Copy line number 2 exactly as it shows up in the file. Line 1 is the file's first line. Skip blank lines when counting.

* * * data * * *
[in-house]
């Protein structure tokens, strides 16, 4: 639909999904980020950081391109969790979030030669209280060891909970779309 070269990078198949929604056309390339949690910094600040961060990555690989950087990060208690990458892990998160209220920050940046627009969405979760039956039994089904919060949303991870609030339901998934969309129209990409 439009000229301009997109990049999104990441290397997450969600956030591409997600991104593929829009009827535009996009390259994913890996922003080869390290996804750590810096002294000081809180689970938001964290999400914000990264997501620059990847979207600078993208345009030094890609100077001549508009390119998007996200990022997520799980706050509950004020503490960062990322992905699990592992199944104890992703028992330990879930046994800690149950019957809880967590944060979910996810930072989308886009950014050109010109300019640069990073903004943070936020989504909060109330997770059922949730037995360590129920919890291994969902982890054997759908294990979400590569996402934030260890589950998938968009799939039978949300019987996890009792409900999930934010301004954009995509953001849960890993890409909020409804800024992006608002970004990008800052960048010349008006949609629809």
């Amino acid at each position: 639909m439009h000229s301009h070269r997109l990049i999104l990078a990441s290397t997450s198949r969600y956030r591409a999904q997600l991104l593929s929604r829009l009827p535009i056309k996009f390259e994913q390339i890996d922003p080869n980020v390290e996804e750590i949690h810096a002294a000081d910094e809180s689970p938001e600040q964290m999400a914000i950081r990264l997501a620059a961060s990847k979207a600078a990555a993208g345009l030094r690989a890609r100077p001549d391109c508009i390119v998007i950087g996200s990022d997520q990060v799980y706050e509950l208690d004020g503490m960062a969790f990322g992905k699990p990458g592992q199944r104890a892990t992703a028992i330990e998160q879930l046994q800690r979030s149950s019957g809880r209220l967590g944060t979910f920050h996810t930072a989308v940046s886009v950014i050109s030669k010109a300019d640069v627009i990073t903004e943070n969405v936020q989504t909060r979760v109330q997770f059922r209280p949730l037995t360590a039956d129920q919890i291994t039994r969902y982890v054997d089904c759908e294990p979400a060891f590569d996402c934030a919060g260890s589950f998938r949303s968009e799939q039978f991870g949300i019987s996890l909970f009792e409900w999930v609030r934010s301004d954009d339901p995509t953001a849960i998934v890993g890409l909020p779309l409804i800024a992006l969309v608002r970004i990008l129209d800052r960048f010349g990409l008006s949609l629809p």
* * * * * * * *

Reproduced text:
């Protein structure tokens, strides 16, 4: 639909999904980020950081391109969790979030030669209280060891909970779309 070269990078198949929604056309390339949690910094600040961060990555690989950087990060208690990458892990998160209220920050940046627009969405979760039956039994089904919060949303991870609030339901998934969309129209990409 439009000229301009997109990049999104990441290397997450969600956030591409997600991104593929829009009827535009996009390259994913890996922003080869390290996804750590810096002294000081809180689970938001964290999400914000990264997501620059990847979207600078993208345009030094890609100077001549508009390119998007996200990022997520799980706050509950004020503490960062990322992905699990592992199944104890992703028992330990879930046994800690149950019957809880967590944060979910996810930072989308886009950014050109010109300019640069990073903004943070936020989504909060109330997770059922949730037995360590129920919890291994969902982890054997759908294990979400590569996402934030260890589950998938968009799939039978949300019987996890009792409900999930934010301004954009995509953001849960890993890409909020409804800024992006608002970004990008800052960048010349008006949609629809």